Book Review - Odin: Ecstasy, Runes & Norse Magic

Many in the Asatru and wider pagan community will recognize Diana L. Paxson. Her new book is called Odin: Ecstasy, Runes & Norse Magic (ISBN: 9781578636105). Like her other books, this one explores the topic in a way that will be educational for all readers.

Odin, as the Chief of the Gods, is a very complex being. Each of the book's chapters addresses one aspect of Odin trying to describe why people see Him that way. The different sides of Odin can make it difficult for some people to understand how these variations can belong to one being. Each chapter tries to explain these aspects in a way where they are integrated into a single, complex, and very busy God. She does this through clearly laid out hypotheses, tales from the Eddas, poetry, and relating personal stories from contemporary sources. The book finishes with a series of rituals and songs.

When people have asked whether they should seek out help from Odin, or otherwise engage with Him, my default answer is no. Odin is a very busy God. He leads the fight to maintain the dynamic balance between order and chaos that is absolutely necessary for the Nine Worlds, and the life therein, to exist. If you ask for His help and He chooses to help you, it will be in the context of that fight. Many of those who have asked me about this do not seem to realize that the help may involve more adventure (danger) than they are prepared for. When you ask Him for help, you must stand in the middle of His battlefield to ask.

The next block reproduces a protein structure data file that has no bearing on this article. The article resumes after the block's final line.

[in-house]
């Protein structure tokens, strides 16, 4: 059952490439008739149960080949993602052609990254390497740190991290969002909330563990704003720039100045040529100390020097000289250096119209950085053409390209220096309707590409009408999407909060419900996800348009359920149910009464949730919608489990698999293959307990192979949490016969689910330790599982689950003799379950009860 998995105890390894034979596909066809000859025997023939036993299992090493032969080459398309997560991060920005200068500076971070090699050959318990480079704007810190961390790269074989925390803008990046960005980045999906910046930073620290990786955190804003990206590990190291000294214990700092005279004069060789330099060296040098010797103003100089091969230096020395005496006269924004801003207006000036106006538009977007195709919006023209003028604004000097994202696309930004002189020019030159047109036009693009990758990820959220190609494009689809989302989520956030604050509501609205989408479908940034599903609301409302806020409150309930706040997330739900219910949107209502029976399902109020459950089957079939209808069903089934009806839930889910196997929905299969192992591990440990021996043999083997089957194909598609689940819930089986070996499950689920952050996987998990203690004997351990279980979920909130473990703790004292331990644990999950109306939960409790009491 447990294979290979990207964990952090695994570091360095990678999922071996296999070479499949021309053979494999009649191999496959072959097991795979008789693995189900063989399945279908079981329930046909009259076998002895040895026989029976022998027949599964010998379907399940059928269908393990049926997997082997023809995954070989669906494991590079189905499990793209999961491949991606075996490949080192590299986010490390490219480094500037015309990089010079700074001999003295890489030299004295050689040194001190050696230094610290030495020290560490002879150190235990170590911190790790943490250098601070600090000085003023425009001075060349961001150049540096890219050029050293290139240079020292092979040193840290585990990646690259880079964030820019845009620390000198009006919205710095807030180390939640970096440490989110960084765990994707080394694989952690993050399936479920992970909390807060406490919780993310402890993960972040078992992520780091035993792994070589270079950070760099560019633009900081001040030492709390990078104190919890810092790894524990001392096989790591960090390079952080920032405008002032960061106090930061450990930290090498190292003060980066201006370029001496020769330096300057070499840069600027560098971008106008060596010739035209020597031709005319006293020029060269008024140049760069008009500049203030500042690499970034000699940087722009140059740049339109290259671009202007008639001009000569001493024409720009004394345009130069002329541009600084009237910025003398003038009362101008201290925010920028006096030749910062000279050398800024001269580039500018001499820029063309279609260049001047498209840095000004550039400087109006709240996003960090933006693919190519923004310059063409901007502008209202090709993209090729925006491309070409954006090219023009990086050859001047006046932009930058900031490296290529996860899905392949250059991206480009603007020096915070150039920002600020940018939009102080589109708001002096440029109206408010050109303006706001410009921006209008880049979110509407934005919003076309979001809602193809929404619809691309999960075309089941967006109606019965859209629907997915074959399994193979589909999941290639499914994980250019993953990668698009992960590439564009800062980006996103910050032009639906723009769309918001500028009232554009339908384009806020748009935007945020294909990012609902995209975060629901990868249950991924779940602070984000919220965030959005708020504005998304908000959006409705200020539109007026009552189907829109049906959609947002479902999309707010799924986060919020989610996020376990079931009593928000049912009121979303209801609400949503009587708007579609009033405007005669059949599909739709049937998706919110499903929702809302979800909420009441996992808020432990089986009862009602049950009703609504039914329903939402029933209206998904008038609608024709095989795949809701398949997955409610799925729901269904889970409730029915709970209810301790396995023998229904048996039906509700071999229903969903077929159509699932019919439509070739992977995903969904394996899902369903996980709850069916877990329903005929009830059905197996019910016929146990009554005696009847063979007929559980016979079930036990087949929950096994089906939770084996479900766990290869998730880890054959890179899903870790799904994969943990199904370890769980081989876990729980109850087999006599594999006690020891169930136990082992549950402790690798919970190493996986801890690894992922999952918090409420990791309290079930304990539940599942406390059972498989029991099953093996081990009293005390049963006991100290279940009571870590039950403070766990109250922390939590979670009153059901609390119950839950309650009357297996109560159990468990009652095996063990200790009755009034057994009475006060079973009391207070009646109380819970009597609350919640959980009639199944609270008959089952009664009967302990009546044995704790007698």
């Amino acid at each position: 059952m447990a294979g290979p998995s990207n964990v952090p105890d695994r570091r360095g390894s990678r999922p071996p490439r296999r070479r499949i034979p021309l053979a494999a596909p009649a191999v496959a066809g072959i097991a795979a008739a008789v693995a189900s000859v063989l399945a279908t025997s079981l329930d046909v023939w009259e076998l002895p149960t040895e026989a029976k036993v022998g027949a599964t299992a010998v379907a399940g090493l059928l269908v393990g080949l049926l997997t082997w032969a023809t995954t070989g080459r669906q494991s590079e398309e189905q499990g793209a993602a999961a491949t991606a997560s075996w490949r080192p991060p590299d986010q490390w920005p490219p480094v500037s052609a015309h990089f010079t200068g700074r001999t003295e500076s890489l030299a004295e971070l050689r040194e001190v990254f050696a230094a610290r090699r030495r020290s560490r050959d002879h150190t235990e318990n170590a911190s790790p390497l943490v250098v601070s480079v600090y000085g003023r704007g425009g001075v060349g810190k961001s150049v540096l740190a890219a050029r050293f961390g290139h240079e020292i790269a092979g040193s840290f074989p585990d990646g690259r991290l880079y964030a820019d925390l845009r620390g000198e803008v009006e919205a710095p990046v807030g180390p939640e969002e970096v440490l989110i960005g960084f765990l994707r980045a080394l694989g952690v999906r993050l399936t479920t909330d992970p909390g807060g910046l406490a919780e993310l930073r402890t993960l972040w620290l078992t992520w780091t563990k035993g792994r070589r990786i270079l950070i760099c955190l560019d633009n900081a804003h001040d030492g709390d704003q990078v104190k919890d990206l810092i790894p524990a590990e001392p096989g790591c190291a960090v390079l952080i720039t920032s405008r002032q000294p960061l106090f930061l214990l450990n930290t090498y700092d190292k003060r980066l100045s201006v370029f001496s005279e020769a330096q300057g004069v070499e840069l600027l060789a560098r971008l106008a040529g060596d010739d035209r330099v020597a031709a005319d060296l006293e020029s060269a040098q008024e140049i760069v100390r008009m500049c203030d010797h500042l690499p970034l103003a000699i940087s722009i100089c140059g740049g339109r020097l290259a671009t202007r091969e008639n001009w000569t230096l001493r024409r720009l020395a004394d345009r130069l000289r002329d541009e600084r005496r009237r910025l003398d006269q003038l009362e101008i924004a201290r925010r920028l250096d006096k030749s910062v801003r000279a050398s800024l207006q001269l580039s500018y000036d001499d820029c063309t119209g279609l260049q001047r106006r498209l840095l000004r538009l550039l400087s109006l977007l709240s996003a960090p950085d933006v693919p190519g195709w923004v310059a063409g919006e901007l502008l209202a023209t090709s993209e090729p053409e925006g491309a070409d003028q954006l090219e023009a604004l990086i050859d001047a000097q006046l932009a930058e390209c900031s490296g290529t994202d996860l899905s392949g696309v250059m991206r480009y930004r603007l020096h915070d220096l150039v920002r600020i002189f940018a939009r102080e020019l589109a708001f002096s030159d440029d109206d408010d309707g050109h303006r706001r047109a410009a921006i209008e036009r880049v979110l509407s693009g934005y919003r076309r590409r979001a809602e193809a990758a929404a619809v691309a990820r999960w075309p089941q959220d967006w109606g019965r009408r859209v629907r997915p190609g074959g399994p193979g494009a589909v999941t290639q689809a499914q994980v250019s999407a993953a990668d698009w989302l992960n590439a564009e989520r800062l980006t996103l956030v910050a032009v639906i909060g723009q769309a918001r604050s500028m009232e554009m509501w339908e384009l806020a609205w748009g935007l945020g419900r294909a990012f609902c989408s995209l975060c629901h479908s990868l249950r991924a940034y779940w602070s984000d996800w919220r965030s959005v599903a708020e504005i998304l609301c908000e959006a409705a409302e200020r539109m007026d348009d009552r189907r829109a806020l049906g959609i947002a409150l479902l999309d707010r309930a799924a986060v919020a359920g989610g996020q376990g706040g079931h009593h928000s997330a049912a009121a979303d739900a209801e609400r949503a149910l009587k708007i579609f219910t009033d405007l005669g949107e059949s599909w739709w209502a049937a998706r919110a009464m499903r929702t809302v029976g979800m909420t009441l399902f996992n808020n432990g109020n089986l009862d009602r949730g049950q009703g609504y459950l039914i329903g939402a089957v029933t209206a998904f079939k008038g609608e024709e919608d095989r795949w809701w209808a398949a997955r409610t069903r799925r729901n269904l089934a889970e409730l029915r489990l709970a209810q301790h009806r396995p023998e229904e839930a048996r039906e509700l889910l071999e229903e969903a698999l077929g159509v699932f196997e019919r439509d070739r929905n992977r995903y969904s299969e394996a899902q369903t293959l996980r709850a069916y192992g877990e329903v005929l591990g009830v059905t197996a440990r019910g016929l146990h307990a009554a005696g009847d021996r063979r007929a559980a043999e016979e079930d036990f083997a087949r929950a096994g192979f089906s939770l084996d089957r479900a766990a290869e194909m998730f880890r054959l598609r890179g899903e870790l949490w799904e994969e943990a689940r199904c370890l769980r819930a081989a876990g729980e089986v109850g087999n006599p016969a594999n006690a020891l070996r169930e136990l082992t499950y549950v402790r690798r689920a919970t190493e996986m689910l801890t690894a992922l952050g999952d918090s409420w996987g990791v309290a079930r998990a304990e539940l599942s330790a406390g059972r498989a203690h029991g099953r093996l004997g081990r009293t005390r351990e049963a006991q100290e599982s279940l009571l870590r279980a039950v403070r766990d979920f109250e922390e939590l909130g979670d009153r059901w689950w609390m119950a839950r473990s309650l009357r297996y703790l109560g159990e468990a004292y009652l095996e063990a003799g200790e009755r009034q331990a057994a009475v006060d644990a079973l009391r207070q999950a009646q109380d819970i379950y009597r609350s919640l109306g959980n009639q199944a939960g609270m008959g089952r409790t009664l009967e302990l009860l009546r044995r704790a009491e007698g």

Paxson's book helps explain why I hold that opinion, and explains it better than I usually do. She helps the reader understand that the complexity seen with Odin comes from only seeing Him in one part of the battle and that He must behave as the battle dictates. When people have claimed that He is treacherous, it is only because they were caught up in the whirlwind of His existence and things didn't go as they expected.

The book also gives a good overview of what an encounter with Odin is like. Throughout the book, there are tales of personal encounters from people whose lives have changed. She does this to help the reader know what to look for and to remind the reader that Odin is still active in the Worlds. Too many people think of the Gods as only existing in the Eddas and the Sagas, and forget that our everyday lives are sagas too. By including these descriptions, Paxton dispels that line of thought.

I believe every Asatru person should read this book. It is written well enough that a beginner will learn a lot, and the more experienced Asatruar will find new insights. If you do have an encounter with Odin, the information in this book will serve you well.


I have this book, but to be honest it has not gotten proper focus among other books, toddlers, and life in general. If you rate it this highly however, I shall have to go back to it with more intent.

Thank you.

In current mainstream society, Odin is frequently depicted just like a famously good ruler and combat zone commandant (also incomprehensibly strong), but rather to the antiquated Norse, he didn't be anything of the sort. Rather than all the more clearly honorable conflict divine beings, for example, Tyr or Thor, Odin impels in any case quiet individuals to struggle with what, to present day tastes, is an absolutely evil glee.[3] His mentality isn't a long way from Nietzsche's announcement.

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